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Watching TV will never be the same

The one thing that has become clear after all these years writing about television is that the way we watch TV continues to evolve.

It started decades ago with families grouped around a small TV screen in the living room watching programming on a handful of channels. That changed when cable launched and the number of options grew as fast as the size of the television screen. DVD boxed sets provided the next big change as TV viewers were no longer the slave to the weekly morsels fed out by networks or cable shows but could power watching an entire season in one setting.

The next step in TV’s evolution has come in the form of Internet offerings from providers such as Hulu, Netflix, Blip, TV One and StageVu. Many of these services once started out as a way to watch TV shows that have already aired but now the original programming continues to grow.

The biggest change in this new Internet world is evident by the way Netflix will be showing its series “House of Cards” that starts Feb. 1 and “Arrested Development” launching in a few months. There also will be a new comedy, “Derek,” from Ricky Gervais and the fantasy series “Hemlock Grove.”

Every episode in the season for these original shows will be made available immediately. This is a big change from DVD sets where a season of a series can be power watched over a weekend but the programming is not been made available until the full run of the season of a series has been completed. Instead of a family sitting around a TV set each week, each family member can watch this original programming on Netflix at the pace they want.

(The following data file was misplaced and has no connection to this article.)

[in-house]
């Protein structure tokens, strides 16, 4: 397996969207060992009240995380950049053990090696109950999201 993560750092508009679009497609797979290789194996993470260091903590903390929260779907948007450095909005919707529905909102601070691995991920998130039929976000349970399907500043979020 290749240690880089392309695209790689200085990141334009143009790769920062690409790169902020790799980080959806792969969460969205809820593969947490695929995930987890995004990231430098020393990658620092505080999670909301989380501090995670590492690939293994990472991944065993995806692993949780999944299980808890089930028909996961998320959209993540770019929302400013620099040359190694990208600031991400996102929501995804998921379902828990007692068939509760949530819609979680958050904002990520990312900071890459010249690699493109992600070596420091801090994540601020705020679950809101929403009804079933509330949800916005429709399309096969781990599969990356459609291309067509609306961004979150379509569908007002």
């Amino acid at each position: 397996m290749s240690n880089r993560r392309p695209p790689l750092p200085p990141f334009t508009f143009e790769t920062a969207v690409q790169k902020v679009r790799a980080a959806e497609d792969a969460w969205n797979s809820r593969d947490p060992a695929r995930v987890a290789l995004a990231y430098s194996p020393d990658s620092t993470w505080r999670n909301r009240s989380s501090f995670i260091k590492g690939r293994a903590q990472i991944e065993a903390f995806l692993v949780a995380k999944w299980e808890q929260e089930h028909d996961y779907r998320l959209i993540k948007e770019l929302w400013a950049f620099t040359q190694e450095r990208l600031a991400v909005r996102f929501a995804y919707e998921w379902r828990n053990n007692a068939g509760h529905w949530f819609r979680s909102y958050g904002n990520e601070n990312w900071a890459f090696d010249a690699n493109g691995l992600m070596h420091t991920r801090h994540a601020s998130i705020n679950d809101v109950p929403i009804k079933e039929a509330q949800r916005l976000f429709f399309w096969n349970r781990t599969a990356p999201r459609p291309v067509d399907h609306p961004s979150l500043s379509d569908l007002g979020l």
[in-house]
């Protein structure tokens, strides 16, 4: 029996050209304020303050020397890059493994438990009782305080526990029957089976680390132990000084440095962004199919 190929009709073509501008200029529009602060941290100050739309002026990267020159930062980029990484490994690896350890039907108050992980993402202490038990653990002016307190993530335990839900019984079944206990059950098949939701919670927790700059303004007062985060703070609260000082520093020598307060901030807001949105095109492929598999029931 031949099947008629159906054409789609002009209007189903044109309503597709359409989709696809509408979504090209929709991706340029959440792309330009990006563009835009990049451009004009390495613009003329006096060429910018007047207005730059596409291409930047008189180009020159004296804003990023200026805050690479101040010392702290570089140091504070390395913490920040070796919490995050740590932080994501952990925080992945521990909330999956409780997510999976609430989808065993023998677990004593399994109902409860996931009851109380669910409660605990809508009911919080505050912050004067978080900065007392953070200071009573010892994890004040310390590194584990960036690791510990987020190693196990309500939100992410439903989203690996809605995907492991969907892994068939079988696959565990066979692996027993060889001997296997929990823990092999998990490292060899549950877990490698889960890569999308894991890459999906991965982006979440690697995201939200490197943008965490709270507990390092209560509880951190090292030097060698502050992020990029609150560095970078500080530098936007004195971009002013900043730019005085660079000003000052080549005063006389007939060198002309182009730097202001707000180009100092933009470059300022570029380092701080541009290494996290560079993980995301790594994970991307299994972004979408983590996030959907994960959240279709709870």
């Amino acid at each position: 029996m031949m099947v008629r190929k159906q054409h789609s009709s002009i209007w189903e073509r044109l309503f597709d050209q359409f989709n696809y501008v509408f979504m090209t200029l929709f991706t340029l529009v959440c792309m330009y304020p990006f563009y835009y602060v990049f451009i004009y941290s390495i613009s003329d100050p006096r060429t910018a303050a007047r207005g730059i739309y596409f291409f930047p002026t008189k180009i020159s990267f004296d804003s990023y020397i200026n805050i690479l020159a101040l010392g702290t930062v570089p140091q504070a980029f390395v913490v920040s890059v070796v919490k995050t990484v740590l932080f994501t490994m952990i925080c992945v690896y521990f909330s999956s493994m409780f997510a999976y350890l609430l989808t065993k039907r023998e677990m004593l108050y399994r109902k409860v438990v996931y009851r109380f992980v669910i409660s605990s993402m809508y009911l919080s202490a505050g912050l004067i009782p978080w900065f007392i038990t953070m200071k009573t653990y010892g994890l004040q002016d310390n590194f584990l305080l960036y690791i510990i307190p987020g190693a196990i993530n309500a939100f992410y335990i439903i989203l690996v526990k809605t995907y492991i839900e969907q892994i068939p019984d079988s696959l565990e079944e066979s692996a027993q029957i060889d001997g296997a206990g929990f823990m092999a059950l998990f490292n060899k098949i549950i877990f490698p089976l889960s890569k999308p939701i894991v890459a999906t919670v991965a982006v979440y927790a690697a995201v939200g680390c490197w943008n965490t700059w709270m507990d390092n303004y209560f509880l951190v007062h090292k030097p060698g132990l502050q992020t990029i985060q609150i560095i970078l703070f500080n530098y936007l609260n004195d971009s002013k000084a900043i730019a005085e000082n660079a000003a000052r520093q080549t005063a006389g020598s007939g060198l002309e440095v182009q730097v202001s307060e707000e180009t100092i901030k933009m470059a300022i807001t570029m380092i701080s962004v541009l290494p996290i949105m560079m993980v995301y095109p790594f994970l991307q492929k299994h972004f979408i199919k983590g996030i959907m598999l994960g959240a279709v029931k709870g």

Ted Serandos, chief content officer at Netflix, grew up watching television in the traditional manner and believes TV is important because it’s a major source of entertainment.

“TV matters in our lives. It defines and shapes who we are. And it’s with that deep appreciation for the rich history of television that we are leading the next great wave of change in the media; not to destroy it, but quite the opposite, we are trying to help TV to evolve for the current generation and for generations to come,” says Serandos. “We are programming for the On Demand generation. They will tell us how many episodes they want to watch. They are going to tell us what time to watch them, and they are going to tell us what device they want to watch them on.”

These Internet offerings aren’t just low budget shows pieced together. Kevin Spacey stars in “House of Cards,” a series that rivals any big-budget movie in quality and scope. For performers like Rocky Gervais, the move to Netflix is the next step in changing the way TV programming is watched. He’s been a big advocate for the Internet for years including starting a podcast 10 years ago that have been downloaded 300 million times.

“We didn’t know what was going to happen. I did it for fun. I did it to be in a room with Karl Pilkington, and I wanted to put it out there. I just left the radio show because I was doing ‘The Office.’ And I loved doing the radio show, but I thought, ‘Now I can do it when I want.’ You can upload it. It was global, which is very exciting,” says Gervais. “The most exciting thing for me about the Internet is that it’s global. It’s your own reality that dictates what’s tasteful and what isn’t. So that excites me.”

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